You stress the intentional decision of the donor and disparage the importance of that of the conceiving woman’s spouse, but it seems to me that the opposite is much closer to the truth. A donor does not directly bring about the creation of any particular child. Without a choice by others to use the sperm to conceive, a donor’s sperm would go unused. A consenting spouse, however, willingly chooses to share in a specific decision to have a child. It seems likely to me that most of the time, without the spouse’s consent the intended mother will not choose to conceive with donor sperm. Even in cases where she would, the spouse’s consent is a marker of an intentional taking on of responsibility for the resulting child, which is not present in the case of the donor.

            But we are getting a bit into the weeds here and I don’t know if this is especially relevant to the question in the original post. Imagine the law handled donor conception differently and initially recognized the donor genetic parent as a legal parent, but permitted that legal parentage to be transferred from donor to spouse via adoption. This would be a costly and inconvenient mechanism for the couple, but such adoption would nearly always be in the child’s best interests; in normal circumstances, after all, the couple wants the child and the donor does not want to be a parent. This would eliminate the procedural defect you seem to find in donor conception. But I don’t think it would alleviate the objection most people have to it; it would still mean the intentional choice to create a child who will not be raised by both of his or her biological parents. I don’t think there’s any getting around the need to answer the question of whether there’s some special importance in children being raised by their genetic parents.

    • I think your first point is a good one. There’s a world of complexity there. It’s also true that openness is, to a large degree, controlled by the social parents. I cannot imagine some state appointed agent stopping by the house to talk to the five-year-old about the manner of the child’s conception. All the when/where/how is done by the social parents. I don’t think this makes it unworkable–it is essentially set up this way with open adoption. But it’s a point that needs to be acknowledged.

      As to your second point, I think that’s right–I assume the virtue of openness. That can, of course, be debated. And it is perhaps not yet the dominant view. It’s my strong sense, though, that things are trending that way.

      There’s also a pragmatic aspect: with the internet and genetic testing, there may really be no secrecy any more.

  2. I think that is a great question. You know what’s an even better question? Whether people should ever be exempted from accountability as parents of their own offspring on the record, that is to say any biological parent that does not raise and support their offspring should have to go through a set of procedures that is the same for any bio parent that does not raise their offsprign so that their offspring have a protected set of expectations with regard to their biological parents and relatives and a protected right to do process and court approval before recognizing anyone other than their bio parents as having parental authority over them. A consistent set of rules for people who have offspring will net consistent expectations of them by their offspring and consistent protocol for their protection when all else fails and their bio parents don’t raise them.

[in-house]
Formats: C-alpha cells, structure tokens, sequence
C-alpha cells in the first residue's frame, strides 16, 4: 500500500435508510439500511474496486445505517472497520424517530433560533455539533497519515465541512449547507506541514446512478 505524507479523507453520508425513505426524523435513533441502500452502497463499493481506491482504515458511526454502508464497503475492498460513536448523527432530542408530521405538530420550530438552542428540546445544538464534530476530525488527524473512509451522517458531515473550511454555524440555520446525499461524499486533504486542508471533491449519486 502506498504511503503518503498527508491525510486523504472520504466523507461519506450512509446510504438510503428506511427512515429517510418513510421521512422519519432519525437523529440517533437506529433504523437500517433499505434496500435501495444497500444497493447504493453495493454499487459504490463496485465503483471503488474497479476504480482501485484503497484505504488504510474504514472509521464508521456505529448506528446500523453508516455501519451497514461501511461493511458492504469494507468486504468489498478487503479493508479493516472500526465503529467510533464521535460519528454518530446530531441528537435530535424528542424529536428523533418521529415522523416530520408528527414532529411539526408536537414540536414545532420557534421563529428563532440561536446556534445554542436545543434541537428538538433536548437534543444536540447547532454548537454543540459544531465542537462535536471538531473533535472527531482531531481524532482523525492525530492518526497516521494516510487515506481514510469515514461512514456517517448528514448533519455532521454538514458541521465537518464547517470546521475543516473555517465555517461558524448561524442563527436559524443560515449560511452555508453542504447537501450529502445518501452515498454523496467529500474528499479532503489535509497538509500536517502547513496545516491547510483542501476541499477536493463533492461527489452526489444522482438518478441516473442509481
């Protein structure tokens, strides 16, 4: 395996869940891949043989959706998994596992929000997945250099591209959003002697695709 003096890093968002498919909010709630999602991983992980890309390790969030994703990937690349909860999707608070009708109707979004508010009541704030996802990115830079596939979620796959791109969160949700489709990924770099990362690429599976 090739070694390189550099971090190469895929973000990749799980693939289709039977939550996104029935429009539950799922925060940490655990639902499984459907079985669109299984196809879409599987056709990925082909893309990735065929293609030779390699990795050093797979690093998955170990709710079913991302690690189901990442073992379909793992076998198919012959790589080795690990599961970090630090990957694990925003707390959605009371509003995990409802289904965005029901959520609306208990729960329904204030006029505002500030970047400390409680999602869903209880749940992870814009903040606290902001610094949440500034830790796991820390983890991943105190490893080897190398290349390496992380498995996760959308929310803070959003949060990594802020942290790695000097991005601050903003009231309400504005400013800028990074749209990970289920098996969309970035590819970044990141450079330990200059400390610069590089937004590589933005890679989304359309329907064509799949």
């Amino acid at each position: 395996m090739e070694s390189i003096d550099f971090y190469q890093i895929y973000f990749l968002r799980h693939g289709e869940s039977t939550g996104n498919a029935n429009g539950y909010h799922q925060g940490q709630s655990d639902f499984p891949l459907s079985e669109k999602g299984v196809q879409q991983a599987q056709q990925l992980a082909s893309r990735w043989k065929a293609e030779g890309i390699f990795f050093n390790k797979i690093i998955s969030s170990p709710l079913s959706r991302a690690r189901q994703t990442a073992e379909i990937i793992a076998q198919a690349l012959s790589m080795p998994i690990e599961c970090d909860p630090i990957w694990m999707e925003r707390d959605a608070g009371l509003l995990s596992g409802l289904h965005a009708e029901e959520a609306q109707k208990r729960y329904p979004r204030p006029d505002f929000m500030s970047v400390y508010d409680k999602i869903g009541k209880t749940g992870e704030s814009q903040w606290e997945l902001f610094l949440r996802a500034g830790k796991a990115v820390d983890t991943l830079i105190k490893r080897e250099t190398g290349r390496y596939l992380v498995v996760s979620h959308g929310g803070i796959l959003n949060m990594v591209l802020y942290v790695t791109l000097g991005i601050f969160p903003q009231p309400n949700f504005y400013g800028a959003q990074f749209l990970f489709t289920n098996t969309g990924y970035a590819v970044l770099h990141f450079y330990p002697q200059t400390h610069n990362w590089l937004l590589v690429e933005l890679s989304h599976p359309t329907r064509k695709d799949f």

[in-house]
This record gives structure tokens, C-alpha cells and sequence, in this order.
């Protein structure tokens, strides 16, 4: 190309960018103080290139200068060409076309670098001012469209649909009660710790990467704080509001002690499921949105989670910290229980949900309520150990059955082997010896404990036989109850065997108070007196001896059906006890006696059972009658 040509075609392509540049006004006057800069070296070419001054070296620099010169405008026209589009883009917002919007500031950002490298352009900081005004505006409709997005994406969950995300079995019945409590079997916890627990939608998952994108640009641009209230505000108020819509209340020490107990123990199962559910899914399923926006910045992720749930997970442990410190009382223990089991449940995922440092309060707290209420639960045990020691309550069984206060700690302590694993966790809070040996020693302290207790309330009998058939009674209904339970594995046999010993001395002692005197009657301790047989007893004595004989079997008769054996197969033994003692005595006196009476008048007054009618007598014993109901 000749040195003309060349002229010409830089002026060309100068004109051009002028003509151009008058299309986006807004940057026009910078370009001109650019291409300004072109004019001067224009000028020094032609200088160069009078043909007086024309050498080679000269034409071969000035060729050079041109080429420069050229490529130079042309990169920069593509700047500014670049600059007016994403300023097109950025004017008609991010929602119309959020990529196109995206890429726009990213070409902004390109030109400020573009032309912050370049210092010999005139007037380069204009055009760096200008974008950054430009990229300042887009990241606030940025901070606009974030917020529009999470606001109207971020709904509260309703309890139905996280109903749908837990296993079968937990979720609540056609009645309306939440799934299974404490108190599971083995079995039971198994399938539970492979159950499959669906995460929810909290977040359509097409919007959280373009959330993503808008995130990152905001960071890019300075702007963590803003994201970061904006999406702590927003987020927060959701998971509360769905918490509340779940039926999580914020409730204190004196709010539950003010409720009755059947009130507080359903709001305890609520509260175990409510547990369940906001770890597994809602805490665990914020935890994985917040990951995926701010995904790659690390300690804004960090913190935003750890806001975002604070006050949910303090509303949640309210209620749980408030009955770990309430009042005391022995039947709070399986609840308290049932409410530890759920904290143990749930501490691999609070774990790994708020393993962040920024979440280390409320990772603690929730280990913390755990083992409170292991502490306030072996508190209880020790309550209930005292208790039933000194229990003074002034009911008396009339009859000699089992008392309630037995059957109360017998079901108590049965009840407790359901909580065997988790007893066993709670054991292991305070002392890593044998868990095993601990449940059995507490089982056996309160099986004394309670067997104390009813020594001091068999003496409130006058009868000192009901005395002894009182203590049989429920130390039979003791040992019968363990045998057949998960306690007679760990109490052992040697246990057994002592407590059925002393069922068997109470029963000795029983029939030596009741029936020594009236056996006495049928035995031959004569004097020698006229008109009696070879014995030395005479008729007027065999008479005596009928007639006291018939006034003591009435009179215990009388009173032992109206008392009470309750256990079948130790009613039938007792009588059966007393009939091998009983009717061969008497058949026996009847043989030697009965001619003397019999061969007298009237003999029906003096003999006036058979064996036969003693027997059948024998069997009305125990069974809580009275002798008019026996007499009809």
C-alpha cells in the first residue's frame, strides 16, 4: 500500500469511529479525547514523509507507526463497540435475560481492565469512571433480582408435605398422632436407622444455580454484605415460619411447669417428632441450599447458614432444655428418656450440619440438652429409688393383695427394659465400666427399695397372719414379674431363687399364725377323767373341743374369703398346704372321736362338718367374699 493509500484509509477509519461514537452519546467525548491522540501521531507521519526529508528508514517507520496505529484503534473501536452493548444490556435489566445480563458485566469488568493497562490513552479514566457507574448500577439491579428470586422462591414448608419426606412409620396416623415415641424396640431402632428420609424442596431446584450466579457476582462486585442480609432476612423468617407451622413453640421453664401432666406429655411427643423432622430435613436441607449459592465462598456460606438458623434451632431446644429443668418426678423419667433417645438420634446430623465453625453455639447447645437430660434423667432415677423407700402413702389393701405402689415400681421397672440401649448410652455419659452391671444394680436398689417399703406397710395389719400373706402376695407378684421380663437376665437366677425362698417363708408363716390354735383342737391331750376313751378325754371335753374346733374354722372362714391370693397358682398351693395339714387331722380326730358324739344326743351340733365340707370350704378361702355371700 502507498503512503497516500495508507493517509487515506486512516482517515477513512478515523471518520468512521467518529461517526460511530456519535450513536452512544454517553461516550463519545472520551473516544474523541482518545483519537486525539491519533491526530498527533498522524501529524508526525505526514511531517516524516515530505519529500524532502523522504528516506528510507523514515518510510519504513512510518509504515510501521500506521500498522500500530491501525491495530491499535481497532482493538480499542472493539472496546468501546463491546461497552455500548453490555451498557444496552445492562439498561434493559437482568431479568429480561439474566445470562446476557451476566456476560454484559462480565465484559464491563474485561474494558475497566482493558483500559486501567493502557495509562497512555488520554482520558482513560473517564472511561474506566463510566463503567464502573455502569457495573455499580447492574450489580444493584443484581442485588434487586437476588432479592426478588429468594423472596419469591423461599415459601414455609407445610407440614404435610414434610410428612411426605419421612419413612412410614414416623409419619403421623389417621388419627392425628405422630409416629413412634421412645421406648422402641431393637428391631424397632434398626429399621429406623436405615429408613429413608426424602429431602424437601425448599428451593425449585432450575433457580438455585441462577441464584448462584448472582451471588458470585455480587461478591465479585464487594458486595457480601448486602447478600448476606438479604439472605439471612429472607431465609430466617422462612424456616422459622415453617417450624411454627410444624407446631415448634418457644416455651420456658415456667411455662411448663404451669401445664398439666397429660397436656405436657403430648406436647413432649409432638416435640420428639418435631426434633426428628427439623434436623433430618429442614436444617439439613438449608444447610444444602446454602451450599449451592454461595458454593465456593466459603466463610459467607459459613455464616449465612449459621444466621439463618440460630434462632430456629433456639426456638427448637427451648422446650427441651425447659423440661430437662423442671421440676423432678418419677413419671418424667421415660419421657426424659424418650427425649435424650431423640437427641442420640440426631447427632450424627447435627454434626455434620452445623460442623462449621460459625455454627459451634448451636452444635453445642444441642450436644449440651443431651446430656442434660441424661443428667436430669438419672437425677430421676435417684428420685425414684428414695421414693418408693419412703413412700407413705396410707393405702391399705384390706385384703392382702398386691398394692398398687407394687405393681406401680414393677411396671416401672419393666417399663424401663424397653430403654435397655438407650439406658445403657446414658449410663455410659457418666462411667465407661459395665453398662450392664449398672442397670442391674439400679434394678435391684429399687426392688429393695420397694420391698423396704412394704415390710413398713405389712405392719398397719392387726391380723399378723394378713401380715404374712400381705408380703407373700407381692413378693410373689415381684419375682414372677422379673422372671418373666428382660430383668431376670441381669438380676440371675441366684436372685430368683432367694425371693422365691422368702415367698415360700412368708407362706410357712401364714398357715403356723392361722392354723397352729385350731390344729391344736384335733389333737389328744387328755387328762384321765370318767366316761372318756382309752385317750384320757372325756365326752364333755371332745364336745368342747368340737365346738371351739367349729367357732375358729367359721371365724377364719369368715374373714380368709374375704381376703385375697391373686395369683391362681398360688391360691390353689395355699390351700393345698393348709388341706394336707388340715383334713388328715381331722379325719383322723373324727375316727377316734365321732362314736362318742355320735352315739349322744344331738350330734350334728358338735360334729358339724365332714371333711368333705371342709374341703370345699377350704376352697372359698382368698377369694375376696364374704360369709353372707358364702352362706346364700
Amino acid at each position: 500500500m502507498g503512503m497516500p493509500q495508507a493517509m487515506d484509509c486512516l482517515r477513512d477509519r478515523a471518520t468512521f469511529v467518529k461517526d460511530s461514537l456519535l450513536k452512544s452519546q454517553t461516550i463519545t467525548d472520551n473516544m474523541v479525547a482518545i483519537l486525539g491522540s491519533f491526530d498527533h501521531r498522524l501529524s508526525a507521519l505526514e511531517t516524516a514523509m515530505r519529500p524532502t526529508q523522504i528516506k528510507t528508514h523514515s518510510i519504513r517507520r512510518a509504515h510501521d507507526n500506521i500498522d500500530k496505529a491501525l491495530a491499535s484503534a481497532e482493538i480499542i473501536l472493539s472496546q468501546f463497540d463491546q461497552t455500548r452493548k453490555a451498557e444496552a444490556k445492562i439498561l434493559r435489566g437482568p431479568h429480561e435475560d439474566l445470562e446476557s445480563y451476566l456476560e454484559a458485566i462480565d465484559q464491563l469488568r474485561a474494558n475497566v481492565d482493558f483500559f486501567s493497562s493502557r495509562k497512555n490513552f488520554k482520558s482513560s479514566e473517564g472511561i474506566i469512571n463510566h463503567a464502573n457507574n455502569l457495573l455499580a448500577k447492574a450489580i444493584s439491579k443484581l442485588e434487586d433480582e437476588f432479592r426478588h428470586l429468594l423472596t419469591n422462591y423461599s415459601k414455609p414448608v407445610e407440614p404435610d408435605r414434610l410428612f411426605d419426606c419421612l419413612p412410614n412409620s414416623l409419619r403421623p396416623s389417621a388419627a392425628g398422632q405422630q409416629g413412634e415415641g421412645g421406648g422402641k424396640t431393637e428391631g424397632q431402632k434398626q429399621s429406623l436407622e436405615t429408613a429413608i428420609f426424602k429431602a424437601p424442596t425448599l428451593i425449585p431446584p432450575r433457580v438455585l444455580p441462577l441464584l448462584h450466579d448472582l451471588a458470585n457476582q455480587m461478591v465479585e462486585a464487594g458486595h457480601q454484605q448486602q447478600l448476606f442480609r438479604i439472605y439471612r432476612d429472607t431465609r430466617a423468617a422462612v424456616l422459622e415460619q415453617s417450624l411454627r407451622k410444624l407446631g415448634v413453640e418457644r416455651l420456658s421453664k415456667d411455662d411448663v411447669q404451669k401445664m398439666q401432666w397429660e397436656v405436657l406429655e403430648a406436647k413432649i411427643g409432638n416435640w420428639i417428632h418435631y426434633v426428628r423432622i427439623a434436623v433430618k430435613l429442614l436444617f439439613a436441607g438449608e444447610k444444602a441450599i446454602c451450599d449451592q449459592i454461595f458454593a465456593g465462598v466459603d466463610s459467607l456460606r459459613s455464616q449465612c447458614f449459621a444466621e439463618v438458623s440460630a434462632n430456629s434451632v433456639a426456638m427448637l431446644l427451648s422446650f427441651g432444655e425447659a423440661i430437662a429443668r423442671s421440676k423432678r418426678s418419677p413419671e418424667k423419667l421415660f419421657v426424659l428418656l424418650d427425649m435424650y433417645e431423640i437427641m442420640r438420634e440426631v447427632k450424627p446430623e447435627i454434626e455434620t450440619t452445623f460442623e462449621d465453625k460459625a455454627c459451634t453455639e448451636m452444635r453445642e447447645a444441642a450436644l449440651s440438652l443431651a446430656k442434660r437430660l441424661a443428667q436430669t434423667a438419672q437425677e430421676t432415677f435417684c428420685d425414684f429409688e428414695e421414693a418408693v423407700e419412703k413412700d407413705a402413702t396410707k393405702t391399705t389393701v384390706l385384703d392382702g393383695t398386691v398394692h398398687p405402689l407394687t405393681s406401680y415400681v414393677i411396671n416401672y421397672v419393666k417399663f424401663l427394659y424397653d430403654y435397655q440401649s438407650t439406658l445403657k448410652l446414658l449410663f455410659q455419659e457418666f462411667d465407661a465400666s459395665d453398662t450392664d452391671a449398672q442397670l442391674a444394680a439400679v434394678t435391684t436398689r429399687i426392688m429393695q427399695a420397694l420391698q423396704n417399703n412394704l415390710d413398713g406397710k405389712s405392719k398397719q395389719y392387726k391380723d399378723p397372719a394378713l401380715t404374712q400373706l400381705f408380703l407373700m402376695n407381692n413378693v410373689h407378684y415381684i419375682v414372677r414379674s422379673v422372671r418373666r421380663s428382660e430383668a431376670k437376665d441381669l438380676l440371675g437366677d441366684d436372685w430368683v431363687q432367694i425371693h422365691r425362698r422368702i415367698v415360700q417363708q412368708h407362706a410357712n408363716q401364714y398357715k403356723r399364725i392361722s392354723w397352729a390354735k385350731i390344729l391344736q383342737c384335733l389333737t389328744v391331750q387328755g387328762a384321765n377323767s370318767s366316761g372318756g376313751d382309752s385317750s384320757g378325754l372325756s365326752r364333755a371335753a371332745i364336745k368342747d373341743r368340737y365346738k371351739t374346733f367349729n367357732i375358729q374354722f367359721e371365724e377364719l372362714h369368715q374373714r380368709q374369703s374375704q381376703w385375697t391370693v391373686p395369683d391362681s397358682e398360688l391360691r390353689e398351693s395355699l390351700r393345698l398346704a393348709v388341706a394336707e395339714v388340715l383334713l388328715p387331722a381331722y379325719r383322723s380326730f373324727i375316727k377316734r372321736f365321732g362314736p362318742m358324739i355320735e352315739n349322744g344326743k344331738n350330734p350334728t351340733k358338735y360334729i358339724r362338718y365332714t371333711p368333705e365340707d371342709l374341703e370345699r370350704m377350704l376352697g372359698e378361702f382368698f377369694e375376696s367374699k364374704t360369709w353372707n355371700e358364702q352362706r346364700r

The quetion about how important is it for people to be raised by their bio parents is a trick question. Or maybe you did not mean it to be one but it is because each person’s parents are as unique as they are. It may be very important for one kid to be raised by their bio parents if they are nice healthy normal well adjusted non abusive people and then totally not the priority for another kid who has a wacked out set of parents that are way abusive. It would be impossible to intellegently defend an answer that was not adjustable based on the kid the parents and the circumstances. But the adjustibility of who should raise a given child should follow a chain of custody and certain court approved procedures that should be the same for any minor as they all deserve protection from being treated as merchandise by their bio parents who made them. It’s not enough to merely appear to be the first people on the scene, if you did not actually make the kid yourself then it is important to identify the people who did make the kid and find out the reason why they are not raising them themselves. I believe strongly that the reason a person is not raising their own offspring should not be as an act of altruism providing a service to the needy so they can have children to raise. Neither should it be a commercial trade agreement where the bio parent received consideration in exchange for not having parental authority. The reason should be something related to the child being in danger for valid reasons based on abuse etc or for other reasons where the person simply does not have their life together enough to raise a child things of that nature. If someone relinquishes “because they just feel like it” that should be a big red flag to investigate whether the parent knows the people who are trying to adopt or if the parent is working with some kind of agency that reimburses them somehow for their time etc. If they are only giving up gametes for instance they should be prohibited from also giving up parental authority and responsibilities for their offspring because clearly the term gamete donation does not describe the breadth of the agreement including a promise by the donor that he or she agrees not to fulfill their parental obligations for their offspring from birth to at least 18 years of age. People’s consent to relinquish their parental authority should be handled after their offspring are born recognizing each specific child the way is done for virtually all other individuals not raised by their bio parents. We are either going to hold people accountable as parents for their offspring or we are not and it should be blanket and universal and not up to the individual whether they intended for the rules to apply to them. Really if it’s not important to document people as the offspring of the people who made them in order to differentiate that relationship from relationships which in theory could have been obtained through kidnapping or trade agreements and trafficking. Prebirth donor agreements don’t provide the same level of scrutiny or protection before handing parental authority to non bio parents as does standard court approved procedures. Those court approved relinquishment are not nearly protection enough but it is currently the best we have and every person born should be entitled to due process to prevent themselves from being sold or purchased by people who want to raise children and present themselves as parents.